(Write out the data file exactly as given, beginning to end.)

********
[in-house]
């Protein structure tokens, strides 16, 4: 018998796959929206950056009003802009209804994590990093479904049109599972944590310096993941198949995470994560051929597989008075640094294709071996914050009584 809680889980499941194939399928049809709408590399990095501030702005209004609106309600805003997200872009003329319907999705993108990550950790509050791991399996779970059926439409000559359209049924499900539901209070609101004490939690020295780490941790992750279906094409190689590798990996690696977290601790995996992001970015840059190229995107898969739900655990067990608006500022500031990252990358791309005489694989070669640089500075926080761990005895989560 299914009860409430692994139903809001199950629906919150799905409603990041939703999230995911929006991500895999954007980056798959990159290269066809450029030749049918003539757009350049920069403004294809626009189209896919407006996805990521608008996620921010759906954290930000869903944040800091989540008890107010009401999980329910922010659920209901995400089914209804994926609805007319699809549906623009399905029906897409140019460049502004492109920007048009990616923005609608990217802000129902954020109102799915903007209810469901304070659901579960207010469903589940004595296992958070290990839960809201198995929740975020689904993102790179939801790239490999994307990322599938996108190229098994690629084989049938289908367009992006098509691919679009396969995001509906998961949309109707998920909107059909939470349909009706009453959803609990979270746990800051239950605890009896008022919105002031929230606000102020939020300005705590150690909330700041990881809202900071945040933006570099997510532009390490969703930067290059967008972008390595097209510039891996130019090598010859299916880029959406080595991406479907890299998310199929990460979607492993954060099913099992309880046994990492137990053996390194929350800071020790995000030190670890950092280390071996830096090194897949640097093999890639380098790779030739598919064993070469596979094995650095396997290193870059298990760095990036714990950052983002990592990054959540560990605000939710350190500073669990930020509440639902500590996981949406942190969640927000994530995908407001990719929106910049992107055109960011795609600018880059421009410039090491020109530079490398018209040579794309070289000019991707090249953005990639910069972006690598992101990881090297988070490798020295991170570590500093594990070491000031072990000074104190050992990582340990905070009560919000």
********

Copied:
[in-house]
């Protein structure tokens, strides 16, 4: 018998796959929206950056009003802009209804994590990093479904049109599972944590310096993941198949995470994560051929597989008075640094294709071996914050009584 809680889980499941194939399928049809709408590399990095501030702005209004609106309600805003997200872009003329319907999705993108990550950790509050791991399996779970059926439409000559359209049924499900539901209070609101004490939690020295780490941790992750279906094409190689590798990996690696977290601790995996992001970015840059190229995107898969739900655990067990608006500022500031990252990358791309005489694989070669640089500075926080761990005895989560 299914009860409430692994139903809001199950629906919150799905409603990041939703999230995911929006991500895999954007980056798959990159290269066809450029030749049918003539757009350049920069403004294809626009189209896919407006996805990521608008996620921010759906954290930000869903944040800091989540008890107010009401999980329910922010659920209901995400089914209804994926609805007319699809549906623009399905029906897409140019460049502004492109920007048009990616923005609608990217802000129902954020109102799915903007209810469901304070659901579960207010469903589940004595296992958070290990839960809201198995929740975020689904993102790179939801790239490999994307990322599938996108190229098994690629084989049938289908367009992006098509691919679009396969995001509906998961949309109707998920909107059909939470349909009706009453959803609990979270746990800051239950605890009896008022919105002031929230606000102020939020300005705590150690909330700041990881809202900071945040933006570099997510532009390490969703930067290059967008972008390595097209510039891996130019090598010859299916880029959406080595991406479907890299998310199929990460979607492993954060099913099992309880046994990492137990053996390194929350800071020790995000030190670890950092280390071996830096090194897949640097093999890639380098790779030739598919064993070469596979094995650095396997290193870059298990760095990036714990950052983002990592990054959540560990605000939710350190500073669990930020509440639902500590996981949406942190969640927000994530995908407001990719929106910049992107055109960011795609600018880059421009410039090491020109530079490398018209040579794309070289000019991707090249953005990639910069972006690598992101990881090297988070490798020295991170570590500093594990070491000031072990000074104190050992990582340990905070009560919000």